Devoted to St. Theresa for 75 years

  • September 25, 2008
{mosimage}TORONTO - Mary White-Reel remembers when St. Theresa’s Shrine of the Little Flower parish was the only parish in her area. In fact, she had to be baptized at St. Augustine’s Seminary because the church was not yet built.

“I remember when we first came here, there were only three or four families (in the parish),” she said.
Now celebrating 75 years, the parish, based in Scarborough, is still her spiritual home base along with about 1,000 parishioners. The parish celebrates four weekend Masses, including one Sunday Tridentine Mass. It is also a destination for those with a special devotion to the Little Flower, a devotion White-Reel has herself.

“I pray to her for everything — even if I’m looking for something in the house,” she said.

St. Theresa’s offers all-day exposition of the Blessed Sacrament on Tuesdays, Wednesdays and Thursdays. It also holds an all-night vigil beginning on Fridays.

Fr. Florentine Rajaratman, St. Theresa’s pastor, said it bolsters his own faith and the faith of his parishioners to see there is always someone praying in the church during those times.

“The faith of the people here is incredible,” Rajaratnam said.

To highlight its jubilee year, the parish has begun installing 17 stained glass windows throughout the church, sponsored by families. The eventual plan is to outfit all the windows in the church with stained glass, offering a colourful depiction of the 20 mysteries of the rosary, the seven gifts of the Holy Spirit and the seven sacraments. The smaller windows above the church’s two side doors would depict red roses — St. Theresa’s calling card.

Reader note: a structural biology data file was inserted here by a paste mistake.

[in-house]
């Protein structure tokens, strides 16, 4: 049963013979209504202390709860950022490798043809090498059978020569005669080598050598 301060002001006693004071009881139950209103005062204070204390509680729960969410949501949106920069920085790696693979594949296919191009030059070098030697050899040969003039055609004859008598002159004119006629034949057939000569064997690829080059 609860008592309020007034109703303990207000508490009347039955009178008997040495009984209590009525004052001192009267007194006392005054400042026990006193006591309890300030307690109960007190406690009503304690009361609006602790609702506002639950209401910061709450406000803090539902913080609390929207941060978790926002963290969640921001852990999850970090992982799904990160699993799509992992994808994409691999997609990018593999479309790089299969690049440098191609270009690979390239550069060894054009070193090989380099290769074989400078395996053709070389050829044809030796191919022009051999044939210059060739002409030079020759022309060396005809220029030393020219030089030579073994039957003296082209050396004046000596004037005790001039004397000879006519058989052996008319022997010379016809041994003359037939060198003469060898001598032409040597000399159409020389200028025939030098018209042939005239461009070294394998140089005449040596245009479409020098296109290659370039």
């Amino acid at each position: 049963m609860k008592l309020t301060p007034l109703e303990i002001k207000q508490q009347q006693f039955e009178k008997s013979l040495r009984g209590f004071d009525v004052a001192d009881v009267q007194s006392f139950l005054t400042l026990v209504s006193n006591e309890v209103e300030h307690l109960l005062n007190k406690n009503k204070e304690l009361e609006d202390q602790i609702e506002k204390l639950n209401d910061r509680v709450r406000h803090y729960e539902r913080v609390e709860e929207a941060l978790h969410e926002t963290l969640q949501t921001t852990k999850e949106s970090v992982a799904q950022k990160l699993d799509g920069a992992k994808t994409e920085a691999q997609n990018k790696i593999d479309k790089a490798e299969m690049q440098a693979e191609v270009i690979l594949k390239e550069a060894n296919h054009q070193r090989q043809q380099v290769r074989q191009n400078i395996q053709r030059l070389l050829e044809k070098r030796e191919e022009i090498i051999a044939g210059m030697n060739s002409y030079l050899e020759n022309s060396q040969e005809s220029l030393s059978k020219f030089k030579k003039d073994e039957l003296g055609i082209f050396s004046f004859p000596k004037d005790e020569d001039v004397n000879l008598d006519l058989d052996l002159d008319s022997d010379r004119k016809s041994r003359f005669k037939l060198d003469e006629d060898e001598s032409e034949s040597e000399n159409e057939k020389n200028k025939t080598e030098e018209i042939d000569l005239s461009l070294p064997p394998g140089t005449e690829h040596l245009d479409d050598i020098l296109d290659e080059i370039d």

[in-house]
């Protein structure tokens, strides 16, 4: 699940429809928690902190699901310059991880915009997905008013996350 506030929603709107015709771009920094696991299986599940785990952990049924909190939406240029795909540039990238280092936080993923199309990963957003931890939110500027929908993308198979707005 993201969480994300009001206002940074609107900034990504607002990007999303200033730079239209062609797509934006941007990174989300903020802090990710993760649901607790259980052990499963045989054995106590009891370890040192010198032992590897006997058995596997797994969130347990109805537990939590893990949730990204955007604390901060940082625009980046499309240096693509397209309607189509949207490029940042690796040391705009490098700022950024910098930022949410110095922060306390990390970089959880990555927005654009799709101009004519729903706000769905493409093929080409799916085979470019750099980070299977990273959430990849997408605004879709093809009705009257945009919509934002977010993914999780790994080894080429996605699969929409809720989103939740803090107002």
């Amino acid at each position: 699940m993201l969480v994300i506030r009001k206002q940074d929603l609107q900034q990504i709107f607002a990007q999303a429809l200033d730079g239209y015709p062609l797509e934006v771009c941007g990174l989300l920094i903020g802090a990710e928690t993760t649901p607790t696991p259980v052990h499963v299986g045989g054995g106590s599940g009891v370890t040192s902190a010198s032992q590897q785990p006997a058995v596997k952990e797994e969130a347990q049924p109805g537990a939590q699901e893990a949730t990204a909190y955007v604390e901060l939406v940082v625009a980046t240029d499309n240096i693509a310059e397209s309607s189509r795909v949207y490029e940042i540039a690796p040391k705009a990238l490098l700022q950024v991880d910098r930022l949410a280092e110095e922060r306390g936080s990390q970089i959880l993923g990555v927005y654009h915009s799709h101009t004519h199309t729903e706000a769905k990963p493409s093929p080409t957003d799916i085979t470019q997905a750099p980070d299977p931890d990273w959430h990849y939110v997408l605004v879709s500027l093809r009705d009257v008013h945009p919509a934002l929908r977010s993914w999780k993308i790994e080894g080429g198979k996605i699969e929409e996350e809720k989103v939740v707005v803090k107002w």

Through the years, the parish has seen several of its members become priests and religious brothers and sisters. Danny Bourne, now president of St. Vincent de Paul for all of Toronto, found his interest in this society at St. Theresa’s when he joined the parish’s local chapter 20 years ago.

“It is a neighbourhood that has a good slice of the city’s diversity,” he said. “And people are sensitive to the needs of others.”

Bourne, who was also baptized in this parish, said one of the highlights of being a parishioner has been the partnership with Scarboro Foreign Missions, which is headquartered just a few hundred metres east of the church.

“When we’ve been between pastors, we’ve been assigned to Scarboro Foreign Missions and that’s been a great learning experience for us,” he said. “They bring a fresh perspective to their homilies of what it’s like to be Catholic living in cultures all around the world.”

Bourne said he enjoys the parish despite the fact that it is small. A lot of people know about it and come on pilgrimage to the shrine — opened in 1933 by then parish priest Fr. Ambrose O’Brien — which connects them with many Catholics from across the city and even the world.

“It’s not a textbook shrine,” he said. “It’s amazing how there are people who come from out of the country to search us out because they have a devotion,” he said. “She’s such an inspiring patron to have for our parish because she speaks to simplicity and I think a lot of people can relate to that.” 

For the parish’s 75th year, events are being planned for every month beginning with a celebration Mass Oct. 4 celebrated by Auxiliary Bishop Richard Grecco. A Jubilee Gala Dinner is set for Oct. 17. For information, call (416) 261-7498.

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